In my opinion, overeating begins as a choice. A person gives in to the urge to eat. Eventually, it develops into an addiction because they begin to depend on food for their emotional needs in addition to their physical needs. This is when food becomes just as addictive as a drug. However, I believe there is no reason to treat obesity as a disease, because with a lot of hard work, it can be fixed. Obesity itself is not a disease. It is a result of overeating, which can develop into a disorder.

Do you or does someone you know have an addiction to food? WebMD gives a detailed description of what food addiction is and gives tips on how to recognize signs of it. 






You bring up really good points and I have never thought of obesity as an addiction. I know if I worked out really hard, or did really well on a test I reward myself with sweets or junk food. I'm sure that strategy of reward only adds to the brain telling itself that this is a reward and you don't need to stop eating. As a society we focus so much on addiction to drugs and alcohol, yet obesity is one of the top problems in our world and we don't really consider it an addiction. The link I have posted below even talks about some foods that could potentially have a similar effect as drugs do. I think this is a really interesting topic that science will have to do more research on. But for now, I am definitely going to think twice before I go to grab a cookie or piece of chocolate in my room.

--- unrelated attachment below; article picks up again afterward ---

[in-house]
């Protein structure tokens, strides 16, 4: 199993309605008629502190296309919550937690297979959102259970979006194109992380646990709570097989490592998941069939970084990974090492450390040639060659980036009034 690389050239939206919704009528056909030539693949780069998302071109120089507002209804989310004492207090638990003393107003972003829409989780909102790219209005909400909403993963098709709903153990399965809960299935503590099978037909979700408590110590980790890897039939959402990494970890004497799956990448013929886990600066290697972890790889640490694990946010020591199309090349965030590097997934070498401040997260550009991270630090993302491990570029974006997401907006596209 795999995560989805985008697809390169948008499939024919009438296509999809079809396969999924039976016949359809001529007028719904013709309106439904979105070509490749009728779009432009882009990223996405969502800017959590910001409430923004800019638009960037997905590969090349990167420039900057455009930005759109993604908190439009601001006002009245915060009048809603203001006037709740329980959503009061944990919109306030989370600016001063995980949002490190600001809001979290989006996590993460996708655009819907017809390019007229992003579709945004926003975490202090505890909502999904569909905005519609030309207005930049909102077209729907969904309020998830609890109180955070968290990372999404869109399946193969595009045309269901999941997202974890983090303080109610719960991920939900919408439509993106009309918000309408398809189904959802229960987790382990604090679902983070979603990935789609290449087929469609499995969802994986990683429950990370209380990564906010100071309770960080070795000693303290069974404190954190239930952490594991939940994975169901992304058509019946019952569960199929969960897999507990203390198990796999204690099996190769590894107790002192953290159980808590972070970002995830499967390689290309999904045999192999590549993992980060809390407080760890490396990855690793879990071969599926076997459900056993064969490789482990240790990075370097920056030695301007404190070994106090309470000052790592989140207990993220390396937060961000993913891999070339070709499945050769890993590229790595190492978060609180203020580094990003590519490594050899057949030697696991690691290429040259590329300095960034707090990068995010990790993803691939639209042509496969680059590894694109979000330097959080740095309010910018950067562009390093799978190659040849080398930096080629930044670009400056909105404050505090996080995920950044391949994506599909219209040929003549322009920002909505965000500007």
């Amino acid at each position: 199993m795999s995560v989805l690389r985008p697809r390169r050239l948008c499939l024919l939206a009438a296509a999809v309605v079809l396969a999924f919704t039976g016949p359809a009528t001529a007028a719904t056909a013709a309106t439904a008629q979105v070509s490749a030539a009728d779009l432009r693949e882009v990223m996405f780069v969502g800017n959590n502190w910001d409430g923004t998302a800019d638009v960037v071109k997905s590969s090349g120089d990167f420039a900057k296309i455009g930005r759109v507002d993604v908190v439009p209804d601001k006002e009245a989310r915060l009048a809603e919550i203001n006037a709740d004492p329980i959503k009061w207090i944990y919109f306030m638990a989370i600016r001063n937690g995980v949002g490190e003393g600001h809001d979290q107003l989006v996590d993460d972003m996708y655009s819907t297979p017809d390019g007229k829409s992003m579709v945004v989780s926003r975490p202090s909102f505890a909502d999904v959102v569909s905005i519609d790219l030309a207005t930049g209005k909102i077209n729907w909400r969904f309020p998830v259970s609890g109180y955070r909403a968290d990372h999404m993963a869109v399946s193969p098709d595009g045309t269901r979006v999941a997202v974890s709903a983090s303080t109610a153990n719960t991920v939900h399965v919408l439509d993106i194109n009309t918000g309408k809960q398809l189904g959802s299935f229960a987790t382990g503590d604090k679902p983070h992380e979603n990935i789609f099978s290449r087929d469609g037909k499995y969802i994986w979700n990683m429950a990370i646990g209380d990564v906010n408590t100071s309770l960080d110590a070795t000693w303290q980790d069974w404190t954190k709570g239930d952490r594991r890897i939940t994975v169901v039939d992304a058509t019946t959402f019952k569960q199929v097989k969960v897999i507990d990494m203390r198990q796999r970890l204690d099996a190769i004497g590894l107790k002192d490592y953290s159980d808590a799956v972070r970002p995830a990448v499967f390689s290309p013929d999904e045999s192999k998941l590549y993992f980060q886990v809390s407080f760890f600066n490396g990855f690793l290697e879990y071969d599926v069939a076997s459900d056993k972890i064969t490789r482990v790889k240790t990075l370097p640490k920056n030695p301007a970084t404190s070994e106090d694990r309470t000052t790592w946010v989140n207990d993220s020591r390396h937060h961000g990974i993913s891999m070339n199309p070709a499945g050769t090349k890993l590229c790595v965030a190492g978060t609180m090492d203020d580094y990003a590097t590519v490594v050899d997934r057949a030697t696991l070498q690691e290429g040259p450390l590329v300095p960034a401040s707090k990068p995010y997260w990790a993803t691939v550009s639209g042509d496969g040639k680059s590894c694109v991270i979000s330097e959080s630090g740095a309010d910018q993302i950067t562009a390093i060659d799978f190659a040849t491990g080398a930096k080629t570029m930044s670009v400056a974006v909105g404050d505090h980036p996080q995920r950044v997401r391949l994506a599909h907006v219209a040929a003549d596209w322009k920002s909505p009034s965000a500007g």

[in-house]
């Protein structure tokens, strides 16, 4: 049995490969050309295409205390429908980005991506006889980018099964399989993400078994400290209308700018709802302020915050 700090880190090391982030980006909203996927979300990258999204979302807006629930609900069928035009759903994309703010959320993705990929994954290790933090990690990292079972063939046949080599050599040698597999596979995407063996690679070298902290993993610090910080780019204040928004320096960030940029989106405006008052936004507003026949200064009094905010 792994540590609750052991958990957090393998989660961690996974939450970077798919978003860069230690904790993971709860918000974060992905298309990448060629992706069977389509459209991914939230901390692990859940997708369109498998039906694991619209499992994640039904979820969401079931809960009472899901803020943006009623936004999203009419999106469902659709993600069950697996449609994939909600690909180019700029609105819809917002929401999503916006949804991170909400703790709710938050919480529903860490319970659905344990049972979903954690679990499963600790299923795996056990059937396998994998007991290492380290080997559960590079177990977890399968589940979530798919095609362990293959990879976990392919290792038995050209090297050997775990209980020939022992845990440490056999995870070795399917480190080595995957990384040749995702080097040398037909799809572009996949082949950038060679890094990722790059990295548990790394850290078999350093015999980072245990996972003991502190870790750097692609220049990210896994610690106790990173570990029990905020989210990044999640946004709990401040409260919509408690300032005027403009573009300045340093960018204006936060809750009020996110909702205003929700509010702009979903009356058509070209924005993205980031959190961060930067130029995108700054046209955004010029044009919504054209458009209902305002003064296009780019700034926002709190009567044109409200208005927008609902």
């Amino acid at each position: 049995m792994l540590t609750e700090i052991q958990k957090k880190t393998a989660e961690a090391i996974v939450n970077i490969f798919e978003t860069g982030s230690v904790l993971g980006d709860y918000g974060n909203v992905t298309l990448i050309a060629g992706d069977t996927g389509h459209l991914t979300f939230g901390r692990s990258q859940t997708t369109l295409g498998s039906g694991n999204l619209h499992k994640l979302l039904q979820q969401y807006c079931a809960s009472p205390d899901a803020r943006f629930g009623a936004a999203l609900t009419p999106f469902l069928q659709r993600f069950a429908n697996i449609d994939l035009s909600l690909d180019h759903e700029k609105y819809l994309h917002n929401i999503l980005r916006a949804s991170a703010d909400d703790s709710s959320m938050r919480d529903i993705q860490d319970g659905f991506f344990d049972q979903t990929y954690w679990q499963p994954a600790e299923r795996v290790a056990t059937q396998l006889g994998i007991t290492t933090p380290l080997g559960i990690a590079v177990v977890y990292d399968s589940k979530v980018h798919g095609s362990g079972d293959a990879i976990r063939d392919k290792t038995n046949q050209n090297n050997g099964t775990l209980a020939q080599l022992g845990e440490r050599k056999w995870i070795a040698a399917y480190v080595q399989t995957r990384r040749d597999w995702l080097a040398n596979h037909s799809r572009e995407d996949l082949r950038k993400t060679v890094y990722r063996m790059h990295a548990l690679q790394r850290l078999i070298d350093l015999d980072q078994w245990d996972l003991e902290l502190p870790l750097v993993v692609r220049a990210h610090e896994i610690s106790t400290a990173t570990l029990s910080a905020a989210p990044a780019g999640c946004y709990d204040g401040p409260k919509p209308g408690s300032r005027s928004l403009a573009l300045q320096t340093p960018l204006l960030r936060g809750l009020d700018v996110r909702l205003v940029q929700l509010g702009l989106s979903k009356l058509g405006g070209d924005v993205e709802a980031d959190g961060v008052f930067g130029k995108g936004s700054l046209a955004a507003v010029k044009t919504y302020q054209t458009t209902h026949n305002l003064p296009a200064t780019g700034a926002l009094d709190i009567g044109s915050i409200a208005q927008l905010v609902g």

I agree with you that overeating is a choice and that you consciously make the decision of the foods you put into your mouth, but I also think that for many people if has to do with how they were raised. Many children are taught to never leave food on your plate. This definitely will make you have a larger stomach for the future and could potentially make you overweight. I do not think parents should encourage kids to eat past the point of fullness. I have even noticed myself that now as a young adult the more food there is on my plate the more I will eat because it is in front of me. As for the comment above, I also have done the exact same thing. If I worked out extra hard that day I would treat myself with a sweet that I had been craving. However, I once read this tweet that really stuck with me “you are not a dog, so do not reward yourself with food”. I found an article that shows mistakes make while raising their kids. I think maybe that forcing your kids to “clean the plate” at a young age could have a lot to do with obesity as adults or food becoming an addiction. Here’s the link to the site.